True Grue: The Tragic & Terrifying Black Dahlia Murder
Welcome to “True Grue,” a weekly article that dives into real life, harrowing horrors. For the interest of good taste, this graphic feature aims not to be exploitative, but rather informative, and rest assured, there are many different territories that will be strictly off-limits. But for those with a hungry mind and a strong stomach, read on at your own discretion…
In the 1940s, there was little that the culture of Los Angeles didn’t find a way to sensationalize. Hollywood gossip and scandalous politicians made the front page of newspapers just as much as organized crime and murder. Of course, no tragedy grabbed the attention of the city, and the world at large, as the infamous and gruesome death of Elizabeth Short, posthumously dubbed by the media as ‘The Black Dahlia.’
A petite 22-year-old girl from Massachusetts, Short moved to Los Angeles three years prior to live with her father, who until then was rumored to have committed suicide. The two had a falling out and Short had found her way floating around California, frequently suffering from bad luck. During that time, Short was arrested for underage drinking, sent back to Massachusetts and became engaged to an Air Force officer who died in a plane crash shortly after his proposal. It wasn’t until Short reunited with a previous boyfriend, coincidentally another member of Air Force personnel, that she returned to Los Angeles in 1946.
On January 15th, 1947, Short was found in a vacant lot within the Leimert Park district of Los Angeles by a local resident who had mistaken her body for a discarded mannequin. Short was in a grisly state of dismemberment and displayed rather methodically, with her blood completely drained and her body washed clean by her murderer. She was cut in half at the waist, mutilated severely on her breasts and thighs, and had a Glasgow Smile cut into her face, which would forever become associated with this particular crime.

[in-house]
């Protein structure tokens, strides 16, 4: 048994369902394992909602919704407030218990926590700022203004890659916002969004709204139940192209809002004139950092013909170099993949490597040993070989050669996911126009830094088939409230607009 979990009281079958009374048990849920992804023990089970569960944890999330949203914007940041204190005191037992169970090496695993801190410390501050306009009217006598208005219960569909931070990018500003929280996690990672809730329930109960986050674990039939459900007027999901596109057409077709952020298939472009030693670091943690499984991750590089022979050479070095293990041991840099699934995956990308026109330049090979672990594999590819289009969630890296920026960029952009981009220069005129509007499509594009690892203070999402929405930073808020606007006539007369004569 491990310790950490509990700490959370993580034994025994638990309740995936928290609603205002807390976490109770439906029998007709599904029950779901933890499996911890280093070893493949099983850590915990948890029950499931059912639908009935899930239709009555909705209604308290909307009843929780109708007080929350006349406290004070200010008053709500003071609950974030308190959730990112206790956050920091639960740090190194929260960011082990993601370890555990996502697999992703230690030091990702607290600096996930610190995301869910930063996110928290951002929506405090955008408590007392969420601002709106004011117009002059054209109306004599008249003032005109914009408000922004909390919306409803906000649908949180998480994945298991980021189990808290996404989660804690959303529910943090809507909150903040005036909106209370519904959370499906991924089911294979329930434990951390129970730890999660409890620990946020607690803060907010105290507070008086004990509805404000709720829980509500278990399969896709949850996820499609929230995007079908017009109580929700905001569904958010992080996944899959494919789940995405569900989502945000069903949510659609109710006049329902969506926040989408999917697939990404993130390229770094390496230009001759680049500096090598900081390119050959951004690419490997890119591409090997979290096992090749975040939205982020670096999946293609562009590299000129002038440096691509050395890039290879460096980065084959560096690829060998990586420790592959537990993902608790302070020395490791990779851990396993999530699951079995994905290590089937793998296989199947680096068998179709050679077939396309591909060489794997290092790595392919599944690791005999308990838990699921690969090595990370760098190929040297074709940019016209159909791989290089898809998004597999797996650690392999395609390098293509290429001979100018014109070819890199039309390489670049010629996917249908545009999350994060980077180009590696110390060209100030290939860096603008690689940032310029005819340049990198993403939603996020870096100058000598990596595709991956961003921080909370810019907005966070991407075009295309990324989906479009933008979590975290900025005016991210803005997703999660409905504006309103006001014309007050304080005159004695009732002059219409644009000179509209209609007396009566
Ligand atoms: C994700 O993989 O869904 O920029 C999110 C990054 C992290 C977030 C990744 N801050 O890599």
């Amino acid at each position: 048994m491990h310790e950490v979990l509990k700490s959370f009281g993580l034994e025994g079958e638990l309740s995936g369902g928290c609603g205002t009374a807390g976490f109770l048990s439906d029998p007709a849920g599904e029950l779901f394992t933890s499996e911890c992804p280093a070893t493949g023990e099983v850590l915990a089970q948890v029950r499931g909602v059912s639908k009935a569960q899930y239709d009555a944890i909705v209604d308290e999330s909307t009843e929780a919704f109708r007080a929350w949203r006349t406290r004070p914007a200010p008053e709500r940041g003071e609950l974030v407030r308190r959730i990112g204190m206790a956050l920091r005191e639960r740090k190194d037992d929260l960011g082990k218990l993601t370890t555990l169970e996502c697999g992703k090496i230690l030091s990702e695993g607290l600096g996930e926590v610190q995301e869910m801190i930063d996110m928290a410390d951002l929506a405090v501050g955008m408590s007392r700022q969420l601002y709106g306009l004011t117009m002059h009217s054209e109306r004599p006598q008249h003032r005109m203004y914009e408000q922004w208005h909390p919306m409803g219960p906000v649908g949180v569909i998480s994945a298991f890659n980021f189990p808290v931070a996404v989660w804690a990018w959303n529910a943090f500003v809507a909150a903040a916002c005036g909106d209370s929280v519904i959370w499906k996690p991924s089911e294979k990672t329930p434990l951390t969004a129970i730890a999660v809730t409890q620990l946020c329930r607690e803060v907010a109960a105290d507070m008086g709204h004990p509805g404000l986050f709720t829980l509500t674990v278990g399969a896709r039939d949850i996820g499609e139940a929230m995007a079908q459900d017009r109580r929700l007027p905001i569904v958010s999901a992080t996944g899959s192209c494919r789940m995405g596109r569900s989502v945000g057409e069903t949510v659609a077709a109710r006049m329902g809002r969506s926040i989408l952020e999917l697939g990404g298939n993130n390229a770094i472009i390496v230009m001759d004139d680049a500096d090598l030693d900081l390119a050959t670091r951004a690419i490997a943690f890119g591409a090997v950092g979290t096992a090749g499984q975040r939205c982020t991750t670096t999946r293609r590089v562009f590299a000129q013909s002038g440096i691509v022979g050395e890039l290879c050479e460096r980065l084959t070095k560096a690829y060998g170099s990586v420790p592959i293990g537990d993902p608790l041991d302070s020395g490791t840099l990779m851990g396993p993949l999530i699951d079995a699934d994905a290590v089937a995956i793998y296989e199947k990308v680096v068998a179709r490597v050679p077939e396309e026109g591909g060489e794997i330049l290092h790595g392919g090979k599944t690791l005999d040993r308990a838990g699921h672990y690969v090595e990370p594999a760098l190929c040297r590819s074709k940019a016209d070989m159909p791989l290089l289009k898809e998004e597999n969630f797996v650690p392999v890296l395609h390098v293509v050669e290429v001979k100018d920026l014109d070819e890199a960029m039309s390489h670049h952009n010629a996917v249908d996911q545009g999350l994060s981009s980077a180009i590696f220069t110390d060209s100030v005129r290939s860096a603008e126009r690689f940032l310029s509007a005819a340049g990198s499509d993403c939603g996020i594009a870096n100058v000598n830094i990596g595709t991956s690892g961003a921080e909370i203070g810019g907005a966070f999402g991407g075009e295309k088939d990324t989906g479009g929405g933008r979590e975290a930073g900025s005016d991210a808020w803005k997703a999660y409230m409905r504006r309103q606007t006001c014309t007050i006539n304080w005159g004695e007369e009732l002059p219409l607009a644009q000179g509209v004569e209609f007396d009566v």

After Short’s identification, the Los Angeles Herald-Express and the Los Angeles Examiner both exploited the case, putting Short’s mother, Phoebe, through a psychological ringer in order to get more information about her daughter, now labeled “The Black Dahlia.” The William Randolph Hearst-owned publications later aimed to paint Short as “victim material,” offering the image of an adventurous and nightcrawling sexual deviant to the fascinated public. The Examiner was even contacted anonymously by someone claiming to be Short’s killer, who mailed in many of Short’s missing personal possessions.
Due to the reporting spawning numerous false confessions, the Los Angeles Police Department found much difficulty in solving the case. To this date, Short’s murder remains unsolved, and is occasionally linked to the Cleveland Torso Murders, although that speculation has never been proven. There have been multiple depictions of Short’s murder in the media, including the TV movie WHO IS THE BLACK DAHLIA?, TRUE CONFESSIONS, Brian De Palma’s THE BLACK DAHLIA and even shortly on the first season of AMERICAN HORROR STORY. You can see the extremely graphic photographs from the crime scene and morgue of Short below, though they’re definitely not for the weak of heart.